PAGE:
I told my mother I had been struggling a little and I’ll never forget her words.
“There’s not a day I haven’t prayed for you.’
“Remember it’s not the days in your life, but the life in your days”. It was a favourite quote of hers.
A few years later I had the great pleasure of introducing my parents to Michelle – the love of my life and in 2016 we were married.
I remember dancing with my mother at our wedding and seeing how happy she was. Michelle was the answer to a lot of her prayers.
She gave Michelle a hand-written book, with a compilation of her poems and photos, as well as imparting some of her pearls of wisdom and favourite bible scriptures.
My mother wrote…
“An Eagle hangs on my wall that Ian made in school.”
Every day when I wake it reminds me of the one who said….
They that wait upon the Lord shall renew their strength.
They will soar on wings like eagles.
They will run and not grow weary.
They will walk and not be faint.
“I was so encouraged by the Eagle. This was when I was younger and at that stage I noticed Eagles on things everywhere.” she said.
“They reminded me of God’s promises to give me strength for the tasks ahead, whatever they may be.”
“Now that I am quite older I see doves everywhere, the promise of peace.”
The same year my parents celebrated their 50th wedding anniversary, then early in 2017 we presented them with a grandson Thomas.
Deidree shared her mother’s love for knitting and needlework. She knitted Tommy a jumper, scarf and beanie and crocheted him a beautiful quilt.
After 28 years of living in Muswellbrook, they sold the old cottage and downsized to a two bedroom unit in an over 50’s village in Denman.
But my father was now in a wheelchair and mum was exhausted, both physically and mentally. She would spend a lot of time in specialist care.
She was in Maitland hospital when she turned 80.
The decision was quickly made to admit my mum to a nursing home in Richmond and we brought my father to live with us in North Richmond.
We added some ramps to the house and set up his office in the spare room overlooking the garden and street. He would sit out in the sun and read (they were both voracious readers) then he’d come back in to work, watch tv or play with Tommy.
He was happy and we loved having him here.
Mum was only minutes away in the nursing home so we would bring her home for the day and she would occasionally stay the night.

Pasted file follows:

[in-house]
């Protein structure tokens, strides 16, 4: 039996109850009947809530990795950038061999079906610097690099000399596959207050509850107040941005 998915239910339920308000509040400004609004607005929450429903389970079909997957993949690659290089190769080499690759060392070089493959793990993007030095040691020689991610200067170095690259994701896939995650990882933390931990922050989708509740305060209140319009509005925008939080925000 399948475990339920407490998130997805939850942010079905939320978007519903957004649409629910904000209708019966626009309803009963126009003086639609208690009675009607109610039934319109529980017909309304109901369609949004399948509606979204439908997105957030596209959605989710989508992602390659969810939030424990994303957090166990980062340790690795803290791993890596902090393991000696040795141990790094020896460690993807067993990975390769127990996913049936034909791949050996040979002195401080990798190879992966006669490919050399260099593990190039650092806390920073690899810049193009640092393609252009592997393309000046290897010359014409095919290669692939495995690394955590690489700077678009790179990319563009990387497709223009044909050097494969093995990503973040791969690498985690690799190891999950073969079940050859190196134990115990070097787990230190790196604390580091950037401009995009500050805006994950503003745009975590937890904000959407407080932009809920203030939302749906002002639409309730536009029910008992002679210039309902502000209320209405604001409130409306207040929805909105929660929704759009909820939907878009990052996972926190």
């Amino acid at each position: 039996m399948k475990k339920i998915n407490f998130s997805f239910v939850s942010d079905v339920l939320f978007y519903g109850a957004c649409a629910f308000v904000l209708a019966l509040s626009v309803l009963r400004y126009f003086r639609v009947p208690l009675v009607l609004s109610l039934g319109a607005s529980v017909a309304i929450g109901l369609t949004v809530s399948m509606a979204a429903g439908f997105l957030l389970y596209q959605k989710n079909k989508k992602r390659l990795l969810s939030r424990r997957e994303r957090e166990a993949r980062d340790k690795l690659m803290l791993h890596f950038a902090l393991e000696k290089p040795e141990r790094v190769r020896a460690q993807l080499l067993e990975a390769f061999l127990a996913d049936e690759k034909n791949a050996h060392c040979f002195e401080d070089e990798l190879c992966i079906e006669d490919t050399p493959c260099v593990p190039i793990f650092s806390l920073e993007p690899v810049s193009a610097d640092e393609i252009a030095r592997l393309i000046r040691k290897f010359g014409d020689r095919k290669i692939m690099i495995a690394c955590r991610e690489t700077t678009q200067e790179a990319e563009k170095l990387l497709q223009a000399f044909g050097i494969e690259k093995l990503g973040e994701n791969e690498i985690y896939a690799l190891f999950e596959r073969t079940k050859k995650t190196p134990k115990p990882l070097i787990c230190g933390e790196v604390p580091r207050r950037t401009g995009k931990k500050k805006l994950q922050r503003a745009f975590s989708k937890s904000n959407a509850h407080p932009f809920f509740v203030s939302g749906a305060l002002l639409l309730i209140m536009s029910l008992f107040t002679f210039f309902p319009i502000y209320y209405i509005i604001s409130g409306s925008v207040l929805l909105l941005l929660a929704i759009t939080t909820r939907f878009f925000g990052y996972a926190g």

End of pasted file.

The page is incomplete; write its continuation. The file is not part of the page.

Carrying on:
We celebrated my father’s 90th birthday with family and friends at our home in 2020.
In April 2021 my father pushed his chair away from his desk, turned off his computer and quietly said ‘That will have to do me!’..a month later he passed away. He was an amazing man!
We went back to the Hunter Valley and celebrated his life at Muswellbrook races.
My mother’s mental health began to improve and we would bring her home every Friday then pick her up for church on Sunday morning and she would stay the night. We had a routine and she was happy.
In September of 2021 I found some information about Allan Edward Connolly. ;
Discovering he died in the 1980’s and was buried in a place called Hughenden, west of Townsville, I decided to post a message seeking information on him on a Hughenden community page.;
That afternoon I received a reply from Allan’s niece, Andrea, and after bouncing a few questions off each other we both concluded that he was definitely Deidree’s father.
The following day I brought mum home and broke the news to her. She was shocked and speechless but very excited. Shortly after Andrea posted some photos of Allan and for the first time in 81 years my mother was able to see a picture of her father.
We arranged a facetime and Andrea was happy to answer some of the questions that my mother had wondered about all her life.
It gave her some closure.
On the 26th of October last year we welcomed our second child Bryson to the family. I took mum to the hospital to meet her new grandson. I could barely keep up with her, she was so excited.
Christmas day was very special and we had a lot of laughs.
I remember Tommy had a bit of an itch. Next thing mum was sharing a sure-fire way to get rid of worms using honey and sticky tape.
Always the nurse.
And when I tried to get her to tell Tommy what a good boy I was when I was little.
She said “But you weren’t – you were a terror.”
“I came out one day and you had the neighbour’s cat by the tail trying to shove it down the septic tank (a cranky face and even did the actions)…..It nearly scratched you to pieces.”
I couldn’t take my eyes off you for a minute.”
I’m going to miss those conversations!
Not long after Christmas she had a fall and went downhill very quickly from there.
We knew her days were numbered so we made the most of the time we had. I recorded some interviews, we played music, read the bible, prayed and spoke about our life.
The day before mum left hospital to continue her palliative care in the nursing home, we were looking out the window of her room admiring these two white speckled pigeons (otherwise known as rock doves) that were perched on the ledge. I was thinking about how people call them rats with wings..but they were beautiful. I turned back around.
My mother was smiling.
Deidree passed away peacefully in the early hours of Saturday morning on April 1.We held her hand until the very end.
She said she was proud and grateful to have a beautiful family and blessed with some truly wonderful friends and memories.
I was so honoured (with the help of Michelle) to be able to care for both my parents in their final years. I think it was all God’s plan.
It is one thing we all need to get right.
Deidree was a selfless woman.
A woman of valour.
A woman of love, faith, courage and dedication.
She was a loving daughter, devoted wife, beautiful mother and a very proud grandmother.
She gave so much of herself wherever she went and did it all for the glory of her God.
Thank you everyone.
This is her story and this is her song!
Ian Russell 20/4/2023
Ian Russell | Racing Production
Mediality Racing Pty Ltd
Level 3, 2 Holt St, Surry Hills NSW 2010, Australia
1800 811 358